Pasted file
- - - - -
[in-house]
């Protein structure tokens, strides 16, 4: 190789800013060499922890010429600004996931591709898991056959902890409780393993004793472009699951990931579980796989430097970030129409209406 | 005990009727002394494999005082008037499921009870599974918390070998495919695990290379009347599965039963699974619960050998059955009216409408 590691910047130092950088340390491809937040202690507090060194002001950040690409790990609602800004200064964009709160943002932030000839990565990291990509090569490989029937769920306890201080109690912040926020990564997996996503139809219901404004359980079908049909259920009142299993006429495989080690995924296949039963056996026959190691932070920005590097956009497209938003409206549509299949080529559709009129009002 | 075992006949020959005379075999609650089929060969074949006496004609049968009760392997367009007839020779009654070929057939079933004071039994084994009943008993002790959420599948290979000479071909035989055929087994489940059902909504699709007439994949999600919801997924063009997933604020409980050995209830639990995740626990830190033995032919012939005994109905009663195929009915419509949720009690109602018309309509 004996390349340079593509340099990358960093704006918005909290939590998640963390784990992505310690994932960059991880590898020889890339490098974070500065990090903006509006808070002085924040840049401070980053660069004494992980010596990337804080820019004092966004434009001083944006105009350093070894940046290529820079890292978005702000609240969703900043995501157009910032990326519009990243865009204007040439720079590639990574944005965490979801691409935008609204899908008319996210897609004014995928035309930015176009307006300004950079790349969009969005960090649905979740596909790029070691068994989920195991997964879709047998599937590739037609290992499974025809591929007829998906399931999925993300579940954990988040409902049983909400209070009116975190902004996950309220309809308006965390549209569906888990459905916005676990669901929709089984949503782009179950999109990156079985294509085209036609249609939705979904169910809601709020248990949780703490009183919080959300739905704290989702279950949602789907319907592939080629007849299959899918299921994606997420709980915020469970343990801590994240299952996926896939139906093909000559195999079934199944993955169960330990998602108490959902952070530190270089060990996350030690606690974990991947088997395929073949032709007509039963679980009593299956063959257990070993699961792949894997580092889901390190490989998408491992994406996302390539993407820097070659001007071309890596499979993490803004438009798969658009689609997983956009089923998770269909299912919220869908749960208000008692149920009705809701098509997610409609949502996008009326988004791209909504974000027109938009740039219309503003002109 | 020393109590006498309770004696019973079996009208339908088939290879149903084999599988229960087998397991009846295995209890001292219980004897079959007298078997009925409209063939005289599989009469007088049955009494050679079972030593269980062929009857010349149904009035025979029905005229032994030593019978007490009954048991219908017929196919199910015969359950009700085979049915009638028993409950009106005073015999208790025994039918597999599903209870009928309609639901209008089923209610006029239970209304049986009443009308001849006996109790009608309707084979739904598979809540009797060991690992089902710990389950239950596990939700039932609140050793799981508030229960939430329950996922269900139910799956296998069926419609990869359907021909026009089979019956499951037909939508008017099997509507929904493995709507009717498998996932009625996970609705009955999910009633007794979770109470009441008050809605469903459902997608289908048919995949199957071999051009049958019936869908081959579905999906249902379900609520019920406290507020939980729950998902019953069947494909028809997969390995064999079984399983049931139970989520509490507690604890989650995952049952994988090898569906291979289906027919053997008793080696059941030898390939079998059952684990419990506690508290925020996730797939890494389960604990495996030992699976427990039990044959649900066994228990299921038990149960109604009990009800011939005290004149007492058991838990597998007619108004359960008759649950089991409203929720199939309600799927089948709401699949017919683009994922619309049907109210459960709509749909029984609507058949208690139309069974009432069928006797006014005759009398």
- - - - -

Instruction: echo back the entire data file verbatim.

[in-house]
């Protein structure tokens, strides 16, 4: 190789800013060499922890010429600004996931591709898991056959902890409780393993004793472009699951990931579980796989430097970030129409209406 | 005990009727002394494999005082008037499921009870599974918390070998495919695990290379009347599965039963699974619960050998059955009216409408 590691910047130092950088340390491809937040202690507090060194002001950040690409790990609602800004200064964009709160943002932030000839990565990291990509090569490989029937769920306890201080109690912040926020990564997996996503139809219901404004359980079908049909259920009142299993006429495989080690995924296949039963056996026959190691932070920005590097956009497209938003409206549509299949080529559709009129009002 | 075992006949020959005379075999609650089929060969074949006496004609049968009760392997367009007839020779009654070929057939079933004071039994084994009943008993002790959420599948290979000479071909035989055929087994489940059902909504699709007439994949999600919801997924063009997933604020409980050995209830639990995740626990830190033995032919012939005994109905009663195929009915419509949720009690109602018309309509 004996390349340079593509340099990358960093704006918005909290939590998640963390784990992505310690994932960059991880590898020889890339490098974070500065990090903006509006808070002085924040840049401070980053660069004494992980010596990337804080820019004092966004434009001083944006105009350093070894940046290529820079890292978005702000609240969703900043995501157009910032990326519009990243865009204007040439720079590639990574944005965490979801691409935008609204899908008319996210897609004014995928035309930015176009307006300004950079790349969009969005960090649905979740596909790029070691068994989920195991997964879709047998599937590739037609290992499974025809591929007829998906399931999925993300579940954990988040409902049983909400209070009116975190902004996950309220309809308006965390549209569906888990459905916005676990669901929709089984949503782009179950999109990156079985294509085209036609249609939705979904169910809601709020248990949780703490009183919080959300739905704290989702279950949602789907319907592939080629007849299959899918299921994606997420709980915020469970343990801590994240299952996926896939139906093909000559195999079934199944993955169960330990998602108490959902952070530190270089060990996350030690606690974990991947088997395929073949032709007509039963679980009593299956063959257990070993699961792949894997580092889901390190490989998408491992994406996302390539993407820097070659001007071309890596499979993490803004438009798969658009689609997983956009089923998770269909299912919220869908749960208000008692149920009705809701098509997610409609949502996008009326988004791209909504974000027109938009740039219309503003002109 | 020393109590006498309770004696019973079996009208339908088939290879149903084999599988229960087998397991009846295995209890001292219980004897079959007298078997009925409209063939005289599989009469007088049955009494050679079972030593269980062929009857010349149904009035025979029905005229032994030593019978007490009954048991219908017929196919199910015969359950009700085979049915009638028993409950009106005073015999208790025994039918597999599903209870009928309609639901209008089923209610006029239970209304049986009443009308001849006996109790009608309707084979739904598979809540009797060991690992089902710990389950239950596990939700039932609140050793799981508030229960939430329950996922269900139910799956296998069926419609990869359907021909026009089979019956499951037909939508008017099997509507929904493995709507009717498998996932009625996970609705009955999910009633007794979770109470009441008050809605469903459902997608289908048919995949199957071999051009049958019936869908081959579905999906249902379900609520019920406290507020939980729950998902019953069947494909028809997969390995064999079984399983049931139970989520509490507690604890989650995952049952994988090898569906291979289906027919053997008793080696059941030898390939079998059952684990419990506690508290925020996730797939890494389960604990495996030992699976427990039990044959649900066994228990299921038990149960109604009990009800011939005290004149007492058991838990597998007619108004359960008759649950089991409203929720199939309600799927089948709401699949017919683009994922619309049907109210459960709509749909029984609507058949208690139309069974009432069928006797006014005759009398």